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The university’s decision to rescind the students’ acceptance to Harvard underscores the dangers of social media posts — public or private — among prospective college students.

According to Kaplan Test Prep, which surveyed more than 350 college admissions officers, 35 percent of admissions officers said they check social media sites like Facebook, Twitter and Instagram to learn more about applicants.

The group is managed by the Admissions and Financial Aid Office and states in its description it is “not responsible for any unofficial groups, chats, or the content within.” “As a reminder, Harvard College reserves the right to withdraw an offer of admission under various conditions including if an admitted student engages in behavior that brings into question his or her honesty, maturity, or moral character,” the group description states.

Cassandra Luca, an incoming student who joined the first meme group but not the second, told the Harvard Crimson the “dark” group chat was a “just-because-we-got-into-Harvard-doesn’t-mean-we-can’t-have-fun kind of thing.” Luca’s admission offer was not revoked, she told the student newspaper.

In it, some students exchanged images that included racially charged jokes and at least one message that mocked feminists.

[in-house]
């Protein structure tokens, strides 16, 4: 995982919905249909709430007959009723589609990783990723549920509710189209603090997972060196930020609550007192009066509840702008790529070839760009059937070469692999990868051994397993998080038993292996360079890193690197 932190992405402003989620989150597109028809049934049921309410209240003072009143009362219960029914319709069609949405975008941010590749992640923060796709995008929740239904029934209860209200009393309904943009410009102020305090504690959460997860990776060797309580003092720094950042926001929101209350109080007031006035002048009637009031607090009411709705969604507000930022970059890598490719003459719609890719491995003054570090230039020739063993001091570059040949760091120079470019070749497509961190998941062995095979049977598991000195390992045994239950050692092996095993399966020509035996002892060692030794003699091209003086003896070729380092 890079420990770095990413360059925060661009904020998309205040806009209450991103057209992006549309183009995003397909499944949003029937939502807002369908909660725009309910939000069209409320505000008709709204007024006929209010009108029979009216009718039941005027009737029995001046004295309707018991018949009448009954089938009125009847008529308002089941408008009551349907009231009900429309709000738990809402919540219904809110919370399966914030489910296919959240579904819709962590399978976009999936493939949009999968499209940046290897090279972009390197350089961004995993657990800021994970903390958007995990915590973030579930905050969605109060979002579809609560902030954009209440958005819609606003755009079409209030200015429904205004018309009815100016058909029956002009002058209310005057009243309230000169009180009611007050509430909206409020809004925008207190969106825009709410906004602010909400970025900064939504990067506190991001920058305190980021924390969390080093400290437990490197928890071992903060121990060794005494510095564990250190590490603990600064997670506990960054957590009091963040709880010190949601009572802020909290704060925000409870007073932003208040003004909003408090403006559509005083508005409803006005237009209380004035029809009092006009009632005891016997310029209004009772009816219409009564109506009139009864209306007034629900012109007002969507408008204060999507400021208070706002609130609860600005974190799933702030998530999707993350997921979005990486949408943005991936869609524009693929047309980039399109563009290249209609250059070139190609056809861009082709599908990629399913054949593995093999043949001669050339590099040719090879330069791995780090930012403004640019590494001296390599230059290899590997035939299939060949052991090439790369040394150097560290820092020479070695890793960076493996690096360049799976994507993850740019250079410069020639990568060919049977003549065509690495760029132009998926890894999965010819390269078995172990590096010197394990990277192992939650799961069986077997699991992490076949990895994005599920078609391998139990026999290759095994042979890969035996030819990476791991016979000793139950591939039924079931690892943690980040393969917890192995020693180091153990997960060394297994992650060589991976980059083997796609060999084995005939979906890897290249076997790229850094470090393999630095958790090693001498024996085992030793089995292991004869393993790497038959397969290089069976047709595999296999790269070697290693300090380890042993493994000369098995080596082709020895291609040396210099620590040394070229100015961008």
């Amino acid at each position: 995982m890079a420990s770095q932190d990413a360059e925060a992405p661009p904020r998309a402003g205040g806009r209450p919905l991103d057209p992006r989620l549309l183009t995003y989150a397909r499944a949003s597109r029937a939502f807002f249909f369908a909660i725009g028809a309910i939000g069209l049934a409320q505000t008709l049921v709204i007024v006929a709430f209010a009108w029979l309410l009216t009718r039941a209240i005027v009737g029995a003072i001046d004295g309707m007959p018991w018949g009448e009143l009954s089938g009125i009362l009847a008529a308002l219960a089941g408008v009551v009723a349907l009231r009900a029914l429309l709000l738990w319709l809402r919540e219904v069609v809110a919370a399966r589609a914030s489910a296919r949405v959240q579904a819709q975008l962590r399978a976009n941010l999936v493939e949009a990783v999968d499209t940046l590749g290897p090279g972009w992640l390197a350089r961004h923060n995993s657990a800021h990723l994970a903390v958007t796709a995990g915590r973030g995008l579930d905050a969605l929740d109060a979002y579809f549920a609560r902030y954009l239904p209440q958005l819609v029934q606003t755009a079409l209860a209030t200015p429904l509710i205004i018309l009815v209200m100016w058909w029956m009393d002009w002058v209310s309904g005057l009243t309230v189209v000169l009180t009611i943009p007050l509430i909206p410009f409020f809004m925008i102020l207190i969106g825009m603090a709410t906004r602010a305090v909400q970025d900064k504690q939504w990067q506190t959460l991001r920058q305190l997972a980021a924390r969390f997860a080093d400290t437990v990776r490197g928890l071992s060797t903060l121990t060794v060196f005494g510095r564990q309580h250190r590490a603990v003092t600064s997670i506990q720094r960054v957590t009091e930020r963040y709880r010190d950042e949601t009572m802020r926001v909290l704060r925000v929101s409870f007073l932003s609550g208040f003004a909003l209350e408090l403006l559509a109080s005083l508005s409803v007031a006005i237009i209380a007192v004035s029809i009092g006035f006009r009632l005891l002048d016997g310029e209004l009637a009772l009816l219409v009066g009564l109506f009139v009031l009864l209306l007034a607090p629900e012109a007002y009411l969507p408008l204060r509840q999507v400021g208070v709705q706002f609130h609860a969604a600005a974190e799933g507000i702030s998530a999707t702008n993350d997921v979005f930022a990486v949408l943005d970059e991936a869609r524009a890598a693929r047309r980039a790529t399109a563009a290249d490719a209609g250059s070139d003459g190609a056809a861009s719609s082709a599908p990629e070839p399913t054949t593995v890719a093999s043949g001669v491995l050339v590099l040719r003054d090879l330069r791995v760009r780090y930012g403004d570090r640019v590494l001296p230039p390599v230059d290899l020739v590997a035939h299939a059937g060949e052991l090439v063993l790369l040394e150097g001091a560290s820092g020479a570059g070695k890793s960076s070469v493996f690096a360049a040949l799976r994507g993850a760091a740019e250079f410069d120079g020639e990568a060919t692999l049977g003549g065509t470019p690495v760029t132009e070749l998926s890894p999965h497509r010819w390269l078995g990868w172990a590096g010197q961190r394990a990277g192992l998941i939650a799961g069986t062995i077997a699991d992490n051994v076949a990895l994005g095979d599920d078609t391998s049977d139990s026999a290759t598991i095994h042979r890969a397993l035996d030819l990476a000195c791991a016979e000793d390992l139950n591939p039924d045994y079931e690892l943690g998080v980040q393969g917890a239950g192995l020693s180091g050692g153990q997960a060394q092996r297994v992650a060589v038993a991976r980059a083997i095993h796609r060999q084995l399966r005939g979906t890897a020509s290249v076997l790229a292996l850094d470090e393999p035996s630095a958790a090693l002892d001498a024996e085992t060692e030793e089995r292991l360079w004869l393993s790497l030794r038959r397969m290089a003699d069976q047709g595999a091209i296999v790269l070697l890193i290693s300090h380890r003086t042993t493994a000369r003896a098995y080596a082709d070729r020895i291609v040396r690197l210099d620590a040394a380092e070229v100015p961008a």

In an email to The Washington Post Sunday night, Rachael Dane, a Harvard spokeswoman, said “we do not comment publicly on the admissions status of individual applicants.” But according to the Harvard Crimson article, written by Harvard student Hannah Natanson, representatives from the admissions office emailed the implicated students asking them to reveal every picture they sent in the group.According to the Harvard meme Facebook group description, all memes must be Harvard-specific.“If the meme could apply to any group of wealthy, pretentious pseudo-intellectuals, at least Photoshop a Harvard logo in there somewhere,” the description states.“The Admissions Committee was disappointed to learn that several students in a private group chat for the Class of 2021 were sending messages that contained offensive messages and graphics,” read a copy of the Admissions Office’s email obtained by the Crimson.“As we understand you were among the members contributing such material to this chat, we are asking that you submit a statement by tomorrow at noon to explain your contributions and actions for discussion with the Admissions Committee.” “It is unfortunate that I have to reach out about this situation,” the email continued.

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